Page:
South African dairy goes green with manure power
GROBLERSDAL, South Africa – Thandeka Mabuza’s small-scale dairy farm, on the banks of the Olifants River, gives off hardly any of the earthy smell you might expect from a thriving dairy operation.
But the lack of manure odour is hardly the only benefit from the farm’s pioneering biogas dairy. By using vats to digest cow dung and then harvesting and burning the methane, Mabuza now produces electricity for her house and barns.
“This project is a triple win situation,” said the former agricultural extension officer with the South African department of agriculture and land affairs. “I can confirm that through turning manure into energy, I have reduced my electricity bill by a quarter. And I am preventing deforestation by reducing destructive harvesting of fuel wood,” a major source of power for many small farming operations.
The 12-hectare farm in South Africa’s Limpopo province, about 150 kilometres (94 miles) northeast of Pretoria, has a 16 dairy cows, whose manure is fed into three anaerobic digesters. The resulting gas is then burned to produce electricity, Mabuza said.
The fermentation process benefits the farm both by offering a way to dispose of manure and by producing electricity, she said.
Mabuza invested more than $6,700 in the project in 2007, after attending a biogas conference in Nairobi. She became interested in biogas after learning in her government job that livestock contribute more to global warming than vehicles.
“With new research suggesting that methane emission by livestock is higher than previously estimated, I said to myself, ‘I will go into dairy production with environmentally friendly production knowledge in my mind and it is going to define my business,’” she said.
“Livestock has been my love and I engaged technical people who assisted me in designing diets for my cows to eat better, stay more energetic and secrete smaller amounts of the offensive gas,” she said.
COWS A MAJOR SOURCE OF METHANE
Dairy farming plays an important role in driving climate change, as cows emit large quantities of methane, one of the most powerful greenhouse gases.
According to a 2006 U.N. Food and Agriculture Organization report , the entire livestock commodity chain, from land use and feed production to livestock waste and product processing, contributes about 18 percent of total greenhouse gas emissions.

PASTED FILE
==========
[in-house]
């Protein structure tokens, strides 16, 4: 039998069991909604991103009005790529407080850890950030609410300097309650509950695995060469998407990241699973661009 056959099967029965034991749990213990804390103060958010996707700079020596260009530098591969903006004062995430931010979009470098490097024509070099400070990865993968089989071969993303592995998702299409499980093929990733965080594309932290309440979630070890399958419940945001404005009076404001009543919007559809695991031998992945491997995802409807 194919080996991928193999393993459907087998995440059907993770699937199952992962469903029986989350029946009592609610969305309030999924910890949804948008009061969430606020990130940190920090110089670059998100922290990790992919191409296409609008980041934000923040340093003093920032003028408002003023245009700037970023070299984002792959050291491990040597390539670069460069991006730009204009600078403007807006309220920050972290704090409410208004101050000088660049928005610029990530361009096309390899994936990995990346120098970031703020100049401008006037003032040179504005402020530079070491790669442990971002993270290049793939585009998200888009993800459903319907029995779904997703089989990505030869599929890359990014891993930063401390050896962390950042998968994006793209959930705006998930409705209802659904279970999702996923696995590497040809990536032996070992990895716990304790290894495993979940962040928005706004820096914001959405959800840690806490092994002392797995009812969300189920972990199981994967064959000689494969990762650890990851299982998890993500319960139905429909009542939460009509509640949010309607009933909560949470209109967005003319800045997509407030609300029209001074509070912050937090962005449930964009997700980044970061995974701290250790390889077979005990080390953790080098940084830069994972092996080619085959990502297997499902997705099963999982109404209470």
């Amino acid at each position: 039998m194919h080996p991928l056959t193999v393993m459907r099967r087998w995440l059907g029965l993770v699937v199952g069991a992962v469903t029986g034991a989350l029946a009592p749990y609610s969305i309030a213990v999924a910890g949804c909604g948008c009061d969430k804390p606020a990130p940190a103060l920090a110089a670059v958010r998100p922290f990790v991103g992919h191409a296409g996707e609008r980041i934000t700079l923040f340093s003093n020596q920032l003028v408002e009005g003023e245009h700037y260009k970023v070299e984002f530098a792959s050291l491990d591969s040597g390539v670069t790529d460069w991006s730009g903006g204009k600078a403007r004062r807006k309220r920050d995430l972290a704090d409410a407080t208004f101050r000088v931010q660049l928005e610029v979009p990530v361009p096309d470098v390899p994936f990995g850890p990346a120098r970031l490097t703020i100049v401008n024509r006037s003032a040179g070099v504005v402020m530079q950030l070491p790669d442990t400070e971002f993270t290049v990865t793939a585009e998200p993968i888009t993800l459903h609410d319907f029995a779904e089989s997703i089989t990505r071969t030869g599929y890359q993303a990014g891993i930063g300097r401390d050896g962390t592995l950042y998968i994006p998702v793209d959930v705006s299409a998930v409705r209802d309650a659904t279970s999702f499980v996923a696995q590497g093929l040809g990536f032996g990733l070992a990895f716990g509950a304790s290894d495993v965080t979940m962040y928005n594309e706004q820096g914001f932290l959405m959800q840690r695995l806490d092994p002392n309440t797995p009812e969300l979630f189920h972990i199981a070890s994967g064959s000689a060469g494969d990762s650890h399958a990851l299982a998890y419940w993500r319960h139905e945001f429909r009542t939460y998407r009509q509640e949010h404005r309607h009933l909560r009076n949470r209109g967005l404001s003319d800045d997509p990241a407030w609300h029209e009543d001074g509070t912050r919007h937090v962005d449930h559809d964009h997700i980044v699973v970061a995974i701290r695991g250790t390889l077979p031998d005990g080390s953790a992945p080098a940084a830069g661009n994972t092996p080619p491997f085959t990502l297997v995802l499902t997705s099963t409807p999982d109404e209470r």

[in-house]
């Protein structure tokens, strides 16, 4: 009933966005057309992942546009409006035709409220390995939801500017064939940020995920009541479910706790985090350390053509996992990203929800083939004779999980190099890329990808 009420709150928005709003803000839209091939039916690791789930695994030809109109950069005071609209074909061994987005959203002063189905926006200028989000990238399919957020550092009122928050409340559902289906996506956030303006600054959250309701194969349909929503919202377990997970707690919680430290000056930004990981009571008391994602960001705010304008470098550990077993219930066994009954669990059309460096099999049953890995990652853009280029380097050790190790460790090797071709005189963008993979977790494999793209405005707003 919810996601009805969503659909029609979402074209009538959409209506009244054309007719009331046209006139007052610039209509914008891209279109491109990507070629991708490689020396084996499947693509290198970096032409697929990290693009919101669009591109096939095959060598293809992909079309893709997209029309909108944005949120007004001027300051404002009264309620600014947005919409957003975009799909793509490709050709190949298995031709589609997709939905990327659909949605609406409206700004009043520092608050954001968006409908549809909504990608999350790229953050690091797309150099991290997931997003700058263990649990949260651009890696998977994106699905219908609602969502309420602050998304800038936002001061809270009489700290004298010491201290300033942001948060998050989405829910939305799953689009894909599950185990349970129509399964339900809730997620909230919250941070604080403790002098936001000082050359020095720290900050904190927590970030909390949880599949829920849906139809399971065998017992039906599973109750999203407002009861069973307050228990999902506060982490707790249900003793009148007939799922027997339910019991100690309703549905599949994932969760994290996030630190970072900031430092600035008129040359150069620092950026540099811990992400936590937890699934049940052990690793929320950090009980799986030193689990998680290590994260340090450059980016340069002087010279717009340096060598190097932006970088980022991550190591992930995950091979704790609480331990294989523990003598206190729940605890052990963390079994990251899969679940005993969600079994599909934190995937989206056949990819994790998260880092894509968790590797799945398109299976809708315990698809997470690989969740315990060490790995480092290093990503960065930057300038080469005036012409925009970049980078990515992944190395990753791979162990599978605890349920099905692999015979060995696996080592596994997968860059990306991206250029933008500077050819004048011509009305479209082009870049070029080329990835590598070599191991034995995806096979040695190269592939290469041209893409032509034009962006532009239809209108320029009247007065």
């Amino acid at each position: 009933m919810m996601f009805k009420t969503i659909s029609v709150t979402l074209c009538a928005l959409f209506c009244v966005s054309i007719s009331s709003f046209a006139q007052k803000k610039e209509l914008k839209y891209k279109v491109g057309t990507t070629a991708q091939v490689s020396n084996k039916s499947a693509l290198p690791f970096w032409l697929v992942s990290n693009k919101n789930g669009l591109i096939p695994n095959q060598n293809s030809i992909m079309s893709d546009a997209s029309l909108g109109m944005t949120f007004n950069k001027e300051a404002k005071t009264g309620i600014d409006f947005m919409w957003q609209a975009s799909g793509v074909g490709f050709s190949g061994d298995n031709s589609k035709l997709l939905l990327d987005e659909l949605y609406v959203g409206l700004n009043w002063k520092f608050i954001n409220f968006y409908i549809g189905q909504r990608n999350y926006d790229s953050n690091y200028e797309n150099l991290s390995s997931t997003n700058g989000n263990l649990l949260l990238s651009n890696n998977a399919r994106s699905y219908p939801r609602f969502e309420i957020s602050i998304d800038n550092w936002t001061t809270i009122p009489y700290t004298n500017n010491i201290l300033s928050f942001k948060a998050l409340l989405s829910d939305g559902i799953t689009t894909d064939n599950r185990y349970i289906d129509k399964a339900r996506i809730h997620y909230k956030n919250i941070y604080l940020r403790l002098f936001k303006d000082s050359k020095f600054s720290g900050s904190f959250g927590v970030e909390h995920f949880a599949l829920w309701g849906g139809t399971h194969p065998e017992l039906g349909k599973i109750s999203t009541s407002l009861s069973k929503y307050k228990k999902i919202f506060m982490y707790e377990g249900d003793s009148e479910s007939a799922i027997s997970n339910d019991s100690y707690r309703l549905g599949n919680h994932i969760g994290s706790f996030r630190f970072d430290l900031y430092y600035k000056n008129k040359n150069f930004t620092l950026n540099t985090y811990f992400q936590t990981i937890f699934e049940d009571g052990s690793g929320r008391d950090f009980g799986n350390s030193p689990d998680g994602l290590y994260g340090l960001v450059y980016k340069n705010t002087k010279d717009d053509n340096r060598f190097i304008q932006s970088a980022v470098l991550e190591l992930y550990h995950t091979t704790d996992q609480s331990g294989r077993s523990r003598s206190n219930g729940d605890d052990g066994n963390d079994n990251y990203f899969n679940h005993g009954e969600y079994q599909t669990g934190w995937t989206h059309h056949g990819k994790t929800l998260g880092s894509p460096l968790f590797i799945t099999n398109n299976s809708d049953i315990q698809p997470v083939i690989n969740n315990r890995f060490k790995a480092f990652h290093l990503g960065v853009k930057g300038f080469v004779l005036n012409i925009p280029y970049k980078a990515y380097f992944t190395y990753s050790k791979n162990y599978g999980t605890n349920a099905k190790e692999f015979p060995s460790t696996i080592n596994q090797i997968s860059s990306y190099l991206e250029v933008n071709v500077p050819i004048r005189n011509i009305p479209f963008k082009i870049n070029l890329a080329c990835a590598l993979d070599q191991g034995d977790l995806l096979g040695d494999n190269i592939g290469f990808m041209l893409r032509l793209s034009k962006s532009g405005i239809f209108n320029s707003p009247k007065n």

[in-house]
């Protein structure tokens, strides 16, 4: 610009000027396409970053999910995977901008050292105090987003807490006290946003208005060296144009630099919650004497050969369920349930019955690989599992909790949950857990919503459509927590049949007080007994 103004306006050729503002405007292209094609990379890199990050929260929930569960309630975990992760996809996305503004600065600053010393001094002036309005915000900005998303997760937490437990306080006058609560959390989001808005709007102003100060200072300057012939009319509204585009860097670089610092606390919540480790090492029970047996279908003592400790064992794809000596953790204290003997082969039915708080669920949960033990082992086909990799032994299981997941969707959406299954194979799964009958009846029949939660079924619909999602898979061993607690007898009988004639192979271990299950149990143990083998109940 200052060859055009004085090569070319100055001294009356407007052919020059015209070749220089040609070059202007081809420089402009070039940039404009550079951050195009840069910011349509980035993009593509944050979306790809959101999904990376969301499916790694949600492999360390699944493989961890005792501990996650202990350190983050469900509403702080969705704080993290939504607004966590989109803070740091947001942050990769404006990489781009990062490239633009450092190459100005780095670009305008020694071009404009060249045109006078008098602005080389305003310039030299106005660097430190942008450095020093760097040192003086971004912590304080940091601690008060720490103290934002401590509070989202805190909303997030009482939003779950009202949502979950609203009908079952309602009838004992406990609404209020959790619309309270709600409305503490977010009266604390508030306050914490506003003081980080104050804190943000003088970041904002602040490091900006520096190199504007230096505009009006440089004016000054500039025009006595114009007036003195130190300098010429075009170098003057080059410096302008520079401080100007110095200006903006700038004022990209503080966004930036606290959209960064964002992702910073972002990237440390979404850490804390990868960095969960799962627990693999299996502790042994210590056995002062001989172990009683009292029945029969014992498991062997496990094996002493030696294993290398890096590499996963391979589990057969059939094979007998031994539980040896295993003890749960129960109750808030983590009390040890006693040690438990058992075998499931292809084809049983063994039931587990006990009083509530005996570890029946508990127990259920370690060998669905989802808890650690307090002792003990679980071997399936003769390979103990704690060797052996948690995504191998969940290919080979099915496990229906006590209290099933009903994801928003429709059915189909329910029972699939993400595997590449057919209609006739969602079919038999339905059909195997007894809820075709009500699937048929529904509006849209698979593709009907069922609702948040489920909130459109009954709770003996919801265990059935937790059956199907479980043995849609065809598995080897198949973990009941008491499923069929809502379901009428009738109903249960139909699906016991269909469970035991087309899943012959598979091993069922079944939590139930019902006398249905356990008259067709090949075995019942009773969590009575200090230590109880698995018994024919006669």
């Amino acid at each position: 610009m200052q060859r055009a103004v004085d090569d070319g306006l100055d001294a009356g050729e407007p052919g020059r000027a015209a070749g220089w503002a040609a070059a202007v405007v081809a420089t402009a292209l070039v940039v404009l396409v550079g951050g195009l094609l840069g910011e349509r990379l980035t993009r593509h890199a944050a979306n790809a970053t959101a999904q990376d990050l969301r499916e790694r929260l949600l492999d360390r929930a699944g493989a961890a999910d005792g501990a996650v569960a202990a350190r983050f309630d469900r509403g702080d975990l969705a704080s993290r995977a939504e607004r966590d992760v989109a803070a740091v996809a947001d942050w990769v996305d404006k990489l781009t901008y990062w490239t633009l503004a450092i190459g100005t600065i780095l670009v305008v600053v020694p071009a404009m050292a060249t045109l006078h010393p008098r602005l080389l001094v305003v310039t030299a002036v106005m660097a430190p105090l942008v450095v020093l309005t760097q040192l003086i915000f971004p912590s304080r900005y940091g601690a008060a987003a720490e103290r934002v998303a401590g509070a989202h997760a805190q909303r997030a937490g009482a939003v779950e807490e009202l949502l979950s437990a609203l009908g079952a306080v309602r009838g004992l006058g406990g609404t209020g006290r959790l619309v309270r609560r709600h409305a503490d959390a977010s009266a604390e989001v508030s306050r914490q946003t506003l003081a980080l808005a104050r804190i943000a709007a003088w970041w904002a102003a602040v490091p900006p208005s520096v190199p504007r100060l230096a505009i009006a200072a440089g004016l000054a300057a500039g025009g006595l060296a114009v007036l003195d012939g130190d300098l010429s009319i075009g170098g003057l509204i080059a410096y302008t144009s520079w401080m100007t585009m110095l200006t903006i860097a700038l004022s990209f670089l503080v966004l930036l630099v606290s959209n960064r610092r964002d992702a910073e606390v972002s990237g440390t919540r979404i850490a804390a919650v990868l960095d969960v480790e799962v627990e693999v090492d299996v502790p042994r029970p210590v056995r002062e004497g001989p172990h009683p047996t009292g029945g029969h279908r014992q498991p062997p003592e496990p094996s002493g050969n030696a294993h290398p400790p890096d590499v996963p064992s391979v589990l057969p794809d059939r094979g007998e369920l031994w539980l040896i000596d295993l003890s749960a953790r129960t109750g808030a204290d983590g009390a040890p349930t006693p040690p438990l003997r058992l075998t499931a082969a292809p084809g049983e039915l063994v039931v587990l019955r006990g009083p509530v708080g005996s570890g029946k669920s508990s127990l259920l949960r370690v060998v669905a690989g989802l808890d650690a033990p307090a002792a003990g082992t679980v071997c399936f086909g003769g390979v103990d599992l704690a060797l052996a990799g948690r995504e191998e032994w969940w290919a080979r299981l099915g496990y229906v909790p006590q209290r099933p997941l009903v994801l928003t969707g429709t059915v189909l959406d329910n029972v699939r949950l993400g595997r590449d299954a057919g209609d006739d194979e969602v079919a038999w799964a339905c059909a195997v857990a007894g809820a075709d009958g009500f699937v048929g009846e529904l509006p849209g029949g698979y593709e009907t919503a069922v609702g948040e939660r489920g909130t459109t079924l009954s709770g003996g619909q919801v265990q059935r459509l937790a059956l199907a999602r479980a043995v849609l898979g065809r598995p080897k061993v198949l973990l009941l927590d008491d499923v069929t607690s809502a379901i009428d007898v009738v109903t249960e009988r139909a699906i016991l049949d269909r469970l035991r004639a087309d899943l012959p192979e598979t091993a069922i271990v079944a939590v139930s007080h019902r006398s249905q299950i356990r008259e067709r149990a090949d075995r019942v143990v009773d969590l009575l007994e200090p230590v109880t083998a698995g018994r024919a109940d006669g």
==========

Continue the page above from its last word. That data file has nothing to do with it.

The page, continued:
On Mabuza’s farm, the bio-slurry from the digesters, after the methane is captured, is used as an organic fertiliser to produce food crops such as tomatoes, vegetables and maize that she sells in the nearby town of Groblersdal.
At the farm, cow dung from specially adapted cattle sheds is mixed with water and channeled into fermentation pits.
The resulting gas produced as a by-product of this fermentation is collected in a simple storage tank and piped directly into the farmer’s home and her milking parlour to provide energy for cooking, laundry and lighting.
“Burning biogas is much cleaner than burning woody biomass. Apart from being smokeless, it emits only carbon dioxide and water to the atmosphere during combustion whereas a wood fire generates a much greater level of global warming and pollution,” she said.
“This technology improves hygienic conditions, especially for women and children, by eliminating indoor air pollution and by stimulating better management of animal dung since livestock stables are cleaned and the dung fed into the digester on a daily basis,” she said.
“We have to bring a balance between feeding the nation and protecting the environment as farmers,” Mabuza added. “I feel the dairy sector should be pro-active and not wait for legislation to be put in place when it comes to climate change.”
After using Mabuza’s project as a yardstick, the Limpopo provincial government has started to roll out biogas technology to nearby villages. So far more than 300 villages in the district use biogas.
“People’s living conditions and the environment have improved, forests are protected and the labour force has more time for agricultural production. A large amount of straw, which was previously burned, is now put into biogas tanks to ferment. This further reduces air pollution from smoke and helps produce high-quality organic fertilizer,” she said.
The organic sludge left over from the manure and straw fermentation process is also increasing crop yields in the area, said Zola Majavu, a local villager.
As well, biogas units reduce the risk of manure contaminating rivers and landfills and lower the demand for wood and charcoal, which are implicated in both climate change and respiratory illnesses.